35 years; 28 years National Park Service in Glacier and Yellowstone National Parks as
Supervisory Ranger (retired); Glacier Bear Management Committee Chair; 7 years as Counter Assault Bear Spray Ambassador (retired). Kalispell, MT.

Glenn Elison, M.S.
25 years US Fish and Wildlife Service as Assistant Regional Director for Refuges and Wildlife (retired). Lewistown, MT.

Joe Fontaine B.S.
28 years: 6 years U.S. Bureau of Reclamation Wildlife Biologist,18 years U.S. Fish and Wildlife Service as Deputy Wolf Recovery Coordinator (retired), 4 years as Deputy Project Leader National Wildlife Refuge Complex (retired). Helena, MT.

Dave Wesley, Ph.D.
25 years: 20 years Ducks Unlimited as Director of Field Operations (retired); 5 years Mississippi State University as Associate Professor (retired). Missoula, MT.

Mike Getman, M.S.
35 years US Fish and Wildlife Service as Wildlife Biologist (retired). Lewistown, MT.
Glenn Plum, Ph.D. 25 years National Park Service as Wildlife Biologist (retired). Livingston, MT.

Gerald “Skip” Kowalski, M.S.
38 years US Forest Service as Wildlife Biologist (retired). Stevensville, MT.

Mary Maj, M.S.
32 years US Forest Service as District and Regional Wildlife Biologist, Resource Staff Officer, and District Ranger (retired). Bozeman, MT.

Dale Becker, M.S.
39 years: 7 years as a private wildlife consultant; 32 years Confederated Salish and Kootenai Tribes as Tribal Wildlife Program Manager. Polson, MT.

Edward Bangs, MS.
36 years US Fish and Wildlife Service as Wildlife Biologist on Kenai NWR and Northern Rocky Mountain Wolf Recovery Coordinator (retired). Helena, MT.

Jim Claar: M.S.
32 years: 21 years US Forest Service as Wildlife Biologist (retired), and 11 years Bureau of Indian Affairs as Wildlife Program Manager (retired). Missoula, MT.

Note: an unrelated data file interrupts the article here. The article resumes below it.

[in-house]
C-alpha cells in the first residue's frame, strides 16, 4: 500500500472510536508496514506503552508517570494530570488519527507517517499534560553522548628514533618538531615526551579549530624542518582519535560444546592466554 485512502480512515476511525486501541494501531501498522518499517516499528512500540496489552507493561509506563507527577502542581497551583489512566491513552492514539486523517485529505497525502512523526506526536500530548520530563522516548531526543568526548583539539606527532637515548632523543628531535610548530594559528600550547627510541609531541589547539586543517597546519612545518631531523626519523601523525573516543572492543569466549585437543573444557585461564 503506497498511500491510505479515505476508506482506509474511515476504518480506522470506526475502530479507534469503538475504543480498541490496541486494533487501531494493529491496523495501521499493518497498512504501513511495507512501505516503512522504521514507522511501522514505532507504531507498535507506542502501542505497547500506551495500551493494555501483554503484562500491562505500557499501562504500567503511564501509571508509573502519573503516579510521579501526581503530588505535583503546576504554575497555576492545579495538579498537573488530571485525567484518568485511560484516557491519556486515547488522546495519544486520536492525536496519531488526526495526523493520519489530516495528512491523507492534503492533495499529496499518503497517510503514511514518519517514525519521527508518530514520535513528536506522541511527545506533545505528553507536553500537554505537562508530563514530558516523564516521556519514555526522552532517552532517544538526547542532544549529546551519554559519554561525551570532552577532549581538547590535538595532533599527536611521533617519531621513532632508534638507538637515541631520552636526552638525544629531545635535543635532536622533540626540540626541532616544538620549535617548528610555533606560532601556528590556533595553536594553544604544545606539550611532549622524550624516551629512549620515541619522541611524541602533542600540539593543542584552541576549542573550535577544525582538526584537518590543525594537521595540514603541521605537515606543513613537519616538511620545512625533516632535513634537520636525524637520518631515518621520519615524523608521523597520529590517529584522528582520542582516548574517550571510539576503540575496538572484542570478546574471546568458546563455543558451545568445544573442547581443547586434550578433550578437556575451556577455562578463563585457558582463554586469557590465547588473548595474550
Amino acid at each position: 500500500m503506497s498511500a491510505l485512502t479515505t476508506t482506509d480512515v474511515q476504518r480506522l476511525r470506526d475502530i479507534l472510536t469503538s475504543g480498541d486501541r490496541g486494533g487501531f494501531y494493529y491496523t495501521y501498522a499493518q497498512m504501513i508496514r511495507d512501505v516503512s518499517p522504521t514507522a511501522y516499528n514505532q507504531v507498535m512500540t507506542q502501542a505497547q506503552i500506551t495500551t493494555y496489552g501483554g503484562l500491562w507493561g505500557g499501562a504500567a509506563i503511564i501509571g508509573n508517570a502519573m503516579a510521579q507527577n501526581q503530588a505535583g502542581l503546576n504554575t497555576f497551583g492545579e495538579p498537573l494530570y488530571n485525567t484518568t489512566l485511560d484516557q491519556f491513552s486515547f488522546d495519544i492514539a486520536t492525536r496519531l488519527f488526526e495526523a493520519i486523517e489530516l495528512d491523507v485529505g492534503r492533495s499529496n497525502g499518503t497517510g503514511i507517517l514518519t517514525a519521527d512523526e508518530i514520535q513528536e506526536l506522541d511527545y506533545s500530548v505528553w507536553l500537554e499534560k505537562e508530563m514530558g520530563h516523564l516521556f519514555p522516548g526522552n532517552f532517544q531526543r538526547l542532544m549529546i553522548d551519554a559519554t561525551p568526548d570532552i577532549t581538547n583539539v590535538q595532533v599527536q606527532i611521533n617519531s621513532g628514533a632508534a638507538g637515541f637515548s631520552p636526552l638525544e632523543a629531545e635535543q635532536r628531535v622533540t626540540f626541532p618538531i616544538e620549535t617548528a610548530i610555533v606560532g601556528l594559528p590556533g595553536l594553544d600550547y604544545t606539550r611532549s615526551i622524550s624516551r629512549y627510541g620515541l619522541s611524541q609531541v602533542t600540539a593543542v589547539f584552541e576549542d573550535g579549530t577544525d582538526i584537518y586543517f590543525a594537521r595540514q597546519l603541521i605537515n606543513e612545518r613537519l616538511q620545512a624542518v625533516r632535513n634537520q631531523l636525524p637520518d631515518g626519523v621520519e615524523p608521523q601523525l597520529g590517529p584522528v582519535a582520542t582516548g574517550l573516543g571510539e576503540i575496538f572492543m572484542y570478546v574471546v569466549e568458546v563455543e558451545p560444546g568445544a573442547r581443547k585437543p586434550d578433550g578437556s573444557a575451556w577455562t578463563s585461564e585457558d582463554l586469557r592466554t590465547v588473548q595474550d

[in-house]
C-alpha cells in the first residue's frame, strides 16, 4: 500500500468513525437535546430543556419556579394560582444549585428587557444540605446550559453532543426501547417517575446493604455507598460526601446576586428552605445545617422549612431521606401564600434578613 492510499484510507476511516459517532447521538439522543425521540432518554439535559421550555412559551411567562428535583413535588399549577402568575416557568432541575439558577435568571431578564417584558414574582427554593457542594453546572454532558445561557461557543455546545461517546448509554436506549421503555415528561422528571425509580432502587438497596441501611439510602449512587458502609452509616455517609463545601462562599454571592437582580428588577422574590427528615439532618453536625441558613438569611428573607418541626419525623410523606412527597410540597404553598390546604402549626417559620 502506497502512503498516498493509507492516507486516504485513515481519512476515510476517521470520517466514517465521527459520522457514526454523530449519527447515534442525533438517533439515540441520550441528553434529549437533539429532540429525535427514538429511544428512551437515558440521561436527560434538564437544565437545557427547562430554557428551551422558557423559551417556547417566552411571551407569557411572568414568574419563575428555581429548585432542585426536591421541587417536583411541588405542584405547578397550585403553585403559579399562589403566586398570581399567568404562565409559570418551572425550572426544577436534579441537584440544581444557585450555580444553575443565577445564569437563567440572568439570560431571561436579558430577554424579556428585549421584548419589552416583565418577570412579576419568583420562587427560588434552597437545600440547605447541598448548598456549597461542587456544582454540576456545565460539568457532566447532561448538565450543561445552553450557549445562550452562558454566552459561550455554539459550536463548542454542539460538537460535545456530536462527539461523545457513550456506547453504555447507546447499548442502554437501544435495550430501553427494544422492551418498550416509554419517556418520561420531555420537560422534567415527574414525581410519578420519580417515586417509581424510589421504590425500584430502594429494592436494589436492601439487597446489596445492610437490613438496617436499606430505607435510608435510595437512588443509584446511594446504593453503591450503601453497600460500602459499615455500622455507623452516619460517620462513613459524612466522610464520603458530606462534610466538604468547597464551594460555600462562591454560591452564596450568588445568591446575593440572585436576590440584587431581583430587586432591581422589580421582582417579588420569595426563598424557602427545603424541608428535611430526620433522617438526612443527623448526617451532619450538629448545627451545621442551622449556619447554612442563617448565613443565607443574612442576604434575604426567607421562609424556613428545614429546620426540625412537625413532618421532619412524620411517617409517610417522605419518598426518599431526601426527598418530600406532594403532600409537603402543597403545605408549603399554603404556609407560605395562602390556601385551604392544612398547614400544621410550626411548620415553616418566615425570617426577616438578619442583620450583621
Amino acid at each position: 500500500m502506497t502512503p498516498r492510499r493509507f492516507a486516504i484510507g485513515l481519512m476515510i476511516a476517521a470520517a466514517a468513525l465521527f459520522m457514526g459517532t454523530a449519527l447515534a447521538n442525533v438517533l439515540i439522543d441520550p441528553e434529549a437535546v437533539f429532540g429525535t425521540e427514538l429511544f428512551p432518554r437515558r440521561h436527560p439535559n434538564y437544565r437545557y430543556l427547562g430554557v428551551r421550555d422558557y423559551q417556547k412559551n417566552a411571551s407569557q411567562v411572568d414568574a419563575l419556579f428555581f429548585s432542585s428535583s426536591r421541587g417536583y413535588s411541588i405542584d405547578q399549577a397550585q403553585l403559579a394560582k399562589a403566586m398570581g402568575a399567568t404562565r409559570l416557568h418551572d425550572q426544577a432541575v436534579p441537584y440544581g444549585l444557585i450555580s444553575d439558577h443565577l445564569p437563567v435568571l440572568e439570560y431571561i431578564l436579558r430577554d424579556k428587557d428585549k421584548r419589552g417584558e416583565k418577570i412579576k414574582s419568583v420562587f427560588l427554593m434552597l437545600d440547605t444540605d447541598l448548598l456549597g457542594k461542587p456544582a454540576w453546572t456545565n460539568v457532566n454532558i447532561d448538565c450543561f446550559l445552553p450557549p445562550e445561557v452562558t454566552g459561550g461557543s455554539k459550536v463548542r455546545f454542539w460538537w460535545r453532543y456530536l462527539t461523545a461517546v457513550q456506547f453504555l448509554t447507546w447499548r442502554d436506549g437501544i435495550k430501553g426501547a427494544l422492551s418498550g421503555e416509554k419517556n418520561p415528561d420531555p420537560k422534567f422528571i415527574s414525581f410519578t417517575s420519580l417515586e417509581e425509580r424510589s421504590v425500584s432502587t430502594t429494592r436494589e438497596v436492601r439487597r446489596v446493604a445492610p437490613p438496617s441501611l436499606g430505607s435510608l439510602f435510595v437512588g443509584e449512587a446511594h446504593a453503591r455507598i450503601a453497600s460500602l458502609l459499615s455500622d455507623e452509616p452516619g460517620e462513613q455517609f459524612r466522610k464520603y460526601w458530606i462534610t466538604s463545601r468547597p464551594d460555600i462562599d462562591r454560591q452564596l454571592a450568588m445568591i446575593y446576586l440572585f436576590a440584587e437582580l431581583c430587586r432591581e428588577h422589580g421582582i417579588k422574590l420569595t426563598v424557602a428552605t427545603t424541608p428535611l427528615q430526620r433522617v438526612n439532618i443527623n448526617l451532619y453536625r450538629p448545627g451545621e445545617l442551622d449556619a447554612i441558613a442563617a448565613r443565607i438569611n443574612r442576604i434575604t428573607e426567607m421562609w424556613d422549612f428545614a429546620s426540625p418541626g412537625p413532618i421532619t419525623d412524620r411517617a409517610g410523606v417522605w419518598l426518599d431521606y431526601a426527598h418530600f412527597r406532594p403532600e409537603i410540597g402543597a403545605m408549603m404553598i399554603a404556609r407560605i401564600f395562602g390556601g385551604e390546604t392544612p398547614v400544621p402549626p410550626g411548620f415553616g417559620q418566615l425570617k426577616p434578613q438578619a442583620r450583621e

Jack Stanford, Ph.D.
36 years Flathead Bay Biological Station as Director (retired). Bigfork, MT.
Amanda DelVecchia, Ph.D. 4 years University of Montana and Flathead Lake Biological Station. Bigfork, MT.

Kerry R. Forsman, Ph.D.
37 years University of Montana as Professor of Biology and Wildlife Biology (retired). Missoula MT.

Dan Pletscher, Ph.D.
29 years University of Montana as Professor and Director of the Wildlife Biology Program
(retired). Missoula, MT.

Jay Gore, M.S.
30 years: 10 years US Forest Service as Wildlife Biologist (retired); 13 years US Fish and Wildlife Service as Wildlife Biologist (retired); 7 years Corps of Engineers as Wildlife Biologist (retired). Missoula MT.

Shannon Clairmont, B.S.
18 years Confederated Salish and Kootenai Tribes as Wildlife Biologist. Ronan, MT.

Mike Phillips, M.S.
35 years: US Fish and Wildlife Service Red Wolf Restoration Leader (retired); National Park Service Grey Wolf Restoration Leader (retired); Turner Endangered Species Fund Executive
Director; Montana State Legislator 2006-2020. Bozeman, MT.

Lewis Young, M.S.
48 years: 31 years US Forest Service as Wildlife Biologist and Wildlife Program Manager (retired); 17 years as consultant with National Park Service, Bureau of Land management, and Montana Fish, Wildlife and Parks (retired). Eureka, MT.

Art Soukkala, M.S.
30 years Confederated Salish and Kootenai Tribes as a Wildlife Biologist working on Wildlife Conflicts and Restoring Wildlife Populations and Habitat. Charlo, MT.

Whisper Camel-Means, M.S.
24 years Confederated Salish and Kootenai Tribes as a Wildlife Biologist. Polson, MT.

Harold Picton, Ph.D. 

50 years Montana State University as Professor of Wildlife Management. Bozeman, MT. 

Kari Eneas, M.S. 

12 years Confederated Salish and Kootenai Tribes as a Wildlife Biologist and grizzly bear  conflict manager. Polson, MT.  

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Alec Underwood

Federal Conservation Campaigns Director

Alec is responsible for developing and implementing MWF’s federal conservation advocacy and policy campaigns to protect Montana’s fish and wildlife. He spends most of his free time hunting big game and fly fishing Montana’s cherished trout rivers. He also enjoys backpacking, skiing, photography, and woodworking.